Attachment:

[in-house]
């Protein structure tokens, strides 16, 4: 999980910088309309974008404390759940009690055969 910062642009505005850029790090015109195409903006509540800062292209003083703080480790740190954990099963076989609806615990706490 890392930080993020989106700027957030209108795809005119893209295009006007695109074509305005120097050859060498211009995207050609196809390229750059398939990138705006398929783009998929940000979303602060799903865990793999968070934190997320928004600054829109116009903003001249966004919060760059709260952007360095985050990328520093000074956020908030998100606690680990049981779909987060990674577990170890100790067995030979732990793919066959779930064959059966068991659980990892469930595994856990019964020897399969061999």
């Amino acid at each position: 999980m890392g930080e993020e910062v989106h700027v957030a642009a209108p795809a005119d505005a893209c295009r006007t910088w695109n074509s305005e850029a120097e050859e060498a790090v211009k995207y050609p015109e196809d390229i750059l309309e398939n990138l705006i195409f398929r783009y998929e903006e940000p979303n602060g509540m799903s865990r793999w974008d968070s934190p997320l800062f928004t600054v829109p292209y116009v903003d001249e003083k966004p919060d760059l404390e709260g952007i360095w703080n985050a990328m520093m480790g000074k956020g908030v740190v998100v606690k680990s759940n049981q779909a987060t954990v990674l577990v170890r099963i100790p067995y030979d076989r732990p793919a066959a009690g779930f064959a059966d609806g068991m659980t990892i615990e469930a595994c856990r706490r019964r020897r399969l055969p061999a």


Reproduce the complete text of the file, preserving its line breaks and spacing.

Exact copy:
[in-house]
């Protein structure tokens, strides 16, 4: 999980910088309309974008404390759940009690055969 910062642009505005850029790090015109195409903006509540800062292209003083703080480790740190954990099963076989609806615990706490 890392930080993020989106700027957030209108795809005119893209295009006007695109074509305005120097050859060498211009995207050609196809390229750059398939990138705006398929783009998929940000979303602060799903865990793999968070934190997320928004600054829109116009903003001249966004919060760059709260952007360095985050990328520093000074956020908030998100606690680990049981779909987060990674577990170890100790067995030979732990793919066959779930064959059966068991659980990892469930595994856990019964020897399969061999």
């Amino acid at each position: 999980m890392g930080e993020e910062v989106h700027v957030a642009a209108p795809a005119d505005a893209c295009r006007t910088w695109n074509s305005e850029a120097e050859e060498a790090v211009k995207y050609p015109e196809d390229i750059l309309e398939n990138l705006i195409f398929r783009y998929e903006e940000p979303n602060g509540m799903s865990r793999w974008d968070s934190p997320l800062f928004t600054v829109p292209y116009v903003d001249e003083k966004p919060d760059l404390e709260g952007i360095w703080n985050a990328m520093m480790g000074k956020g908030v740190v998100v606690k680990s759940n049981q779909a987060t954990v990674l577990v170890r099963i100790p067995y030979d076989r732990p793919a066959a009690g779930f064959a059966d609806g068991m659980t990892i615990e469930a595994c856990r706490r019964r020897r399969l055969p061999a």